Essential Reads

Essential Reads is your one-stop source for the top stories of the day as reported by your favorite Washington Week panelists. It's a simple way to save time and stay informed about the news you need to know. Check it out every day!

Jul 23, 2013

  • Obama to Deliver Series of Economic Speeches

    By Alexis Simendinger, Real Clear Politics

    President Obama will travel this week to Illinois, Missouri and Florida to deliver speeches about the slowly recovering U.S. economy and to accuse Republicans of playing politics.

    Obama will speak Wednesday at Illinois’ Knox College, where he spoke before becoming president, and then travel to the University of Central Missouri in Warrensburg, Mo. By Thursday, the president will be in Jacksonville, Fla.

    “The point is to chart a course for where America needs to go – not just in the next three months or even the next three years, but a steady, persistent effort over the long term to restore this country’s basic bargain for the middle class,” White House Senior Adviser Dan Pfeiffer explained in a blog post Sunday.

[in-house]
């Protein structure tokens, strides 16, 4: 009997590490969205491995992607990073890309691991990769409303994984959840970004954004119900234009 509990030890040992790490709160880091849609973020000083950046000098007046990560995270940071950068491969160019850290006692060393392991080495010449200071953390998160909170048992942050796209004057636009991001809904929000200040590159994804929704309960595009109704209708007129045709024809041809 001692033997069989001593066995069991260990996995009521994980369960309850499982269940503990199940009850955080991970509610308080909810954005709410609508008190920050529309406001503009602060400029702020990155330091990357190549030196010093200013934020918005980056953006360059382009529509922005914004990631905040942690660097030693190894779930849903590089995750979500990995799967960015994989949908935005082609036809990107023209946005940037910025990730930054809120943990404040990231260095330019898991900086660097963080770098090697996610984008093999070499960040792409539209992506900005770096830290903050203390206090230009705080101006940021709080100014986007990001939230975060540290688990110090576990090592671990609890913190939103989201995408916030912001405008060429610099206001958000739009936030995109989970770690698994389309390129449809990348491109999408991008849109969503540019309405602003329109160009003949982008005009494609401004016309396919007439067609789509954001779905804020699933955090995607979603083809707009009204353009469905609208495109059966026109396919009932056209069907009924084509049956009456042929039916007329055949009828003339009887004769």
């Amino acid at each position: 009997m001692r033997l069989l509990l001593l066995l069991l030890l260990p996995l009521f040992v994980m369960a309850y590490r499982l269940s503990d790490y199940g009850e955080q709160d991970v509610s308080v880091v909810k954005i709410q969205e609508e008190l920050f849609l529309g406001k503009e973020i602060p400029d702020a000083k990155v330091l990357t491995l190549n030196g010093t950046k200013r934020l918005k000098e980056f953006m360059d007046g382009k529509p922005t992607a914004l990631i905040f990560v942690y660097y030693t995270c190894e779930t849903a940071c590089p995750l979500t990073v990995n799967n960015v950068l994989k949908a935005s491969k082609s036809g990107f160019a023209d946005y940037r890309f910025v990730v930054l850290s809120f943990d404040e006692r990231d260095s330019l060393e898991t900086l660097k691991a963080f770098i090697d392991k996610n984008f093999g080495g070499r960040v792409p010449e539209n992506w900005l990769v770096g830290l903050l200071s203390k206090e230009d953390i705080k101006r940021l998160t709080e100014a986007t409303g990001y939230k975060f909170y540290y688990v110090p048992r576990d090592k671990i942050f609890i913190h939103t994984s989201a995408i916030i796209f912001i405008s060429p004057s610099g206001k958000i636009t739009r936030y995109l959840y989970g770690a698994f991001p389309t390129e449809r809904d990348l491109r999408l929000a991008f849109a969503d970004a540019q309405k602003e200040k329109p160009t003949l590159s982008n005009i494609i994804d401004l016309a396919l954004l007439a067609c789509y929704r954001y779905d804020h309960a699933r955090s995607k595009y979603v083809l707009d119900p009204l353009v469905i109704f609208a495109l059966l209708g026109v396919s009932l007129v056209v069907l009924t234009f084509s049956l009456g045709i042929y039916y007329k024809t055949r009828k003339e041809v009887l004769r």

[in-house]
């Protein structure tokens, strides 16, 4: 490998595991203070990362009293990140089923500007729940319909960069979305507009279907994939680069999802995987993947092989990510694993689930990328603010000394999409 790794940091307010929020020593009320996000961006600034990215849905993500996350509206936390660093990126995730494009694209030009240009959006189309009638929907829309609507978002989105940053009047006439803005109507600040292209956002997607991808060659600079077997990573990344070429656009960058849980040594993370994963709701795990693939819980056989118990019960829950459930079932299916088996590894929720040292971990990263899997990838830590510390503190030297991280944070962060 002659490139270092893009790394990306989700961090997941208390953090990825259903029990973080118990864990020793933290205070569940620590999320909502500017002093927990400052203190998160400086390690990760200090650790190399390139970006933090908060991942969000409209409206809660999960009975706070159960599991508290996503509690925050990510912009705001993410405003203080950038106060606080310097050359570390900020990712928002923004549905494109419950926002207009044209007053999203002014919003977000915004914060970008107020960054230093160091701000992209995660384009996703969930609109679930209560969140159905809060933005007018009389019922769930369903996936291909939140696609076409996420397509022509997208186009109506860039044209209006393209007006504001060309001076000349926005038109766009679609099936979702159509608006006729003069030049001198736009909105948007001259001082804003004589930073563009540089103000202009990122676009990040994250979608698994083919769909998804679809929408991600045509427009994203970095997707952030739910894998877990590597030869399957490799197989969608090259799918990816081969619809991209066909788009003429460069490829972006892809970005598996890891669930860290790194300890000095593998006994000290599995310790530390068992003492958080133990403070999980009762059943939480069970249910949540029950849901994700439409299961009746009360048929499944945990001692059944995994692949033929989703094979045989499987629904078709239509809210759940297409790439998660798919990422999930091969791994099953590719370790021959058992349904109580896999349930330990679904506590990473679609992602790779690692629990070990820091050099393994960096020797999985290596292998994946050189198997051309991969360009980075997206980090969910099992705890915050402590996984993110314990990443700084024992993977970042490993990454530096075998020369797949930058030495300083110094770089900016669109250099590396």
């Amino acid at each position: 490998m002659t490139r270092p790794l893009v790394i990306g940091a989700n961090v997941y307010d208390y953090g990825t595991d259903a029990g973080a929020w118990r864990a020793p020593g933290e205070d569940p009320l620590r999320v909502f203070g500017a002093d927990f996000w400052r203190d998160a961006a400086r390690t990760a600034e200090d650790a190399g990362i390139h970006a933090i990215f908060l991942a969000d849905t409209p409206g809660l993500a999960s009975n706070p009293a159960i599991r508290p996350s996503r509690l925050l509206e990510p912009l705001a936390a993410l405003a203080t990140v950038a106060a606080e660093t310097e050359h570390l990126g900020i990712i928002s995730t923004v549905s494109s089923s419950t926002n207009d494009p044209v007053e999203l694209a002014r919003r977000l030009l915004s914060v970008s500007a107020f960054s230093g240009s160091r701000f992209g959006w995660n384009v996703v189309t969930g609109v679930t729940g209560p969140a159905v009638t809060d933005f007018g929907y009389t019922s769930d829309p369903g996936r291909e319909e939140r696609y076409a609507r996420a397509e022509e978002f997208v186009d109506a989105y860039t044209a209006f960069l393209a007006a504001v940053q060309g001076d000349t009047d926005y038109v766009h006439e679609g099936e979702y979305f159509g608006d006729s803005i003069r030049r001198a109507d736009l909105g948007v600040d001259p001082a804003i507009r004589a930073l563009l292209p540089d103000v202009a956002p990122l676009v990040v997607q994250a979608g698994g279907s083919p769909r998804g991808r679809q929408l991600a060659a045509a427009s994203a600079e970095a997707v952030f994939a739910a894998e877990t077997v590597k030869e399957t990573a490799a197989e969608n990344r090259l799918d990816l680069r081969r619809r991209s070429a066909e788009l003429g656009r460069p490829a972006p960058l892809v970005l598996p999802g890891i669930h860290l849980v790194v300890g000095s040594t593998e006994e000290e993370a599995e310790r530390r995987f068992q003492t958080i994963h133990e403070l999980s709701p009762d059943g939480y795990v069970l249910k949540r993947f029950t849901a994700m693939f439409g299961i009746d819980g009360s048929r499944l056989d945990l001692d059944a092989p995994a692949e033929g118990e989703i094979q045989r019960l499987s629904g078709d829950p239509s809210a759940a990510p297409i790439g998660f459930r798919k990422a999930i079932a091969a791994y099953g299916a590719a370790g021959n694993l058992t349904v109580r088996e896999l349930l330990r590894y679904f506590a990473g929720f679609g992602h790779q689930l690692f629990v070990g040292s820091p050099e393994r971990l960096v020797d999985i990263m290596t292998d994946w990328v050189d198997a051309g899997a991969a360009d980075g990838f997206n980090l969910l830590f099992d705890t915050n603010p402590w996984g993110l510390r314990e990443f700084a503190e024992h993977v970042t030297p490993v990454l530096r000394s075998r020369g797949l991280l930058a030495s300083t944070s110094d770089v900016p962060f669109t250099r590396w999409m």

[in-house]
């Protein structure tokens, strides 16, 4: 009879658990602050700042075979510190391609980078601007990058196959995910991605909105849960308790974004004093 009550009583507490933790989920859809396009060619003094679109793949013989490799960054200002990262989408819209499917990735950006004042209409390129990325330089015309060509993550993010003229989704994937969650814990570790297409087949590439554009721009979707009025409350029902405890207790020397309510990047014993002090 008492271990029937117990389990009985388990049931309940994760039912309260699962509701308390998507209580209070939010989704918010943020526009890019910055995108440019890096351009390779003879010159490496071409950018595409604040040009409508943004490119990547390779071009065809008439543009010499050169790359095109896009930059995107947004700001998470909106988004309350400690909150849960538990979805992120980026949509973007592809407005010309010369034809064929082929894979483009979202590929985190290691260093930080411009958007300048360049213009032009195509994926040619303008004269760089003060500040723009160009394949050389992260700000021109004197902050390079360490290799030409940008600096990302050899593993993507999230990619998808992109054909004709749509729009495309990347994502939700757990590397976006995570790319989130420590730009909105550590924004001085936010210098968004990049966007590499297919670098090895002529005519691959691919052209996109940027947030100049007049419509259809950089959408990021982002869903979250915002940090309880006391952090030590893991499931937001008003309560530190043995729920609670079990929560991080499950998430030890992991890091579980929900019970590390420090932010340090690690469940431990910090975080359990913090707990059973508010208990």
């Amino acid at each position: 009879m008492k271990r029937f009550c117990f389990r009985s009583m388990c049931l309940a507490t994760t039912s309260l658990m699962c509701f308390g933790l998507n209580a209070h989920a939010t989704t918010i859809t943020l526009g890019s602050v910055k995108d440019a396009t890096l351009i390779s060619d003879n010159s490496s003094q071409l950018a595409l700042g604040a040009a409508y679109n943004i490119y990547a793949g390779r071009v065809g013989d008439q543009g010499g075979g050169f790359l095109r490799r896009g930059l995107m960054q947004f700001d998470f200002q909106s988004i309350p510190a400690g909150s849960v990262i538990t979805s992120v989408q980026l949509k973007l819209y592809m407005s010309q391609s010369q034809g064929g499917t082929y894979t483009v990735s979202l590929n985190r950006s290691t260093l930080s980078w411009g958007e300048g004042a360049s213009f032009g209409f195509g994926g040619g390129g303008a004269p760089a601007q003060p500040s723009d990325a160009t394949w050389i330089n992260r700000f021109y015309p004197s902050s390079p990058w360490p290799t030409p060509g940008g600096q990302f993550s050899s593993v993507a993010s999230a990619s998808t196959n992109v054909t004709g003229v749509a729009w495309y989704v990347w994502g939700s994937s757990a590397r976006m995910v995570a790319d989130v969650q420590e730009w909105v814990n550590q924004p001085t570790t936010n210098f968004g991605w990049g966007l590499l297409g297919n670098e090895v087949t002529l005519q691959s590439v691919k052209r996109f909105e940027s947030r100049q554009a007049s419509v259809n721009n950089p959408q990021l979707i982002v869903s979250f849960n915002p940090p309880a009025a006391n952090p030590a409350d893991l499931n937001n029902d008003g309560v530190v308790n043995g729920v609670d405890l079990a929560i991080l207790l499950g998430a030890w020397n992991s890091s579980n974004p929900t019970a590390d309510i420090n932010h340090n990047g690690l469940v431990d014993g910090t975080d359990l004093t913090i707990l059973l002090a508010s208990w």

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  • On the Economy, Obama is Faltering Under His Own Terms

    By Jim Tankersley, The Washington Post

    President Obama thinks “Washington has largely taken its eye off the ball” on economic issues, and he’s planning a batch of speeches this week to make the case for more action. Good. Because by Obama’s own measures, the economy needs a lot of help.

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  • Conservatives Push to Cut Off Some NSA Funding

    By Janet Hook, Wall Street Journal

    A cadre of conservatives is pushing the House to vote for the first time on reining in a controversial National Security Agency program that collects information about phone calls made by millions of Americans.

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  • Zimmerman Verdict Poll: Stark Reaction By Race

    By Jon Cohen and Dan Balz, The Washington Post